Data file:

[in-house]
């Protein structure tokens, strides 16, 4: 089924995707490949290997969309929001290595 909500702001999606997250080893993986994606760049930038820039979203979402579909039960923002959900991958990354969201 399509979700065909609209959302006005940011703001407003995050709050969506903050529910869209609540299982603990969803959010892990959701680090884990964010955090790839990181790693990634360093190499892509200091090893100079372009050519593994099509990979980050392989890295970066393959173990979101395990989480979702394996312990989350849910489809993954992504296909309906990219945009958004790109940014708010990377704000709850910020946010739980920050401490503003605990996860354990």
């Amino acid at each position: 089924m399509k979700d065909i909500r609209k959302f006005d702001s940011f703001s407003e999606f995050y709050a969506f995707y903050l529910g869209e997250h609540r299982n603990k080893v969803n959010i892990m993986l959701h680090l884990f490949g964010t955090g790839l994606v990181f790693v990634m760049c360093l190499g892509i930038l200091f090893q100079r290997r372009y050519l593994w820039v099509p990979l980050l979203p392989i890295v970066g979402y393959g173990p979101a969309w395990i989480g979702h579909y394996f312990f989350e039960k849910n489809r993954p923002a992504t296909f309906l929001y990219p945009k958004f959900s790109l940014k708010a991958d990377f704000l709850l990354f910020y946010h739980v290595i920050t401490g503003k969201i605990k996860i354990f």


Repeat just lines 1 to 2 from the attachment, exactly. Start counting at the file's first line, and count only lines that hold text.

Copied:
[in-house]
């Protein structure tokens, strides 16, 4: 089924995707490949290997969309929001290595 909500702001999606997250080893993986994606760049930038820039979203979402579909039960923002959900991958990354969201 399509979700065909609209959302006005940011703001407003995050709050969506903050529910869209609540299982603990969803959010892990959701680090884990964010955090790839990181790693990634360093190499892509200091090893100079372009050519593994099509990979980050392989890295970066393959173990979101395990989480979702394996312990989350849910489809993954992504296909309906990219945009958004790109940014708010990377704000709850910020946010739980920050401490503003605990996860354990």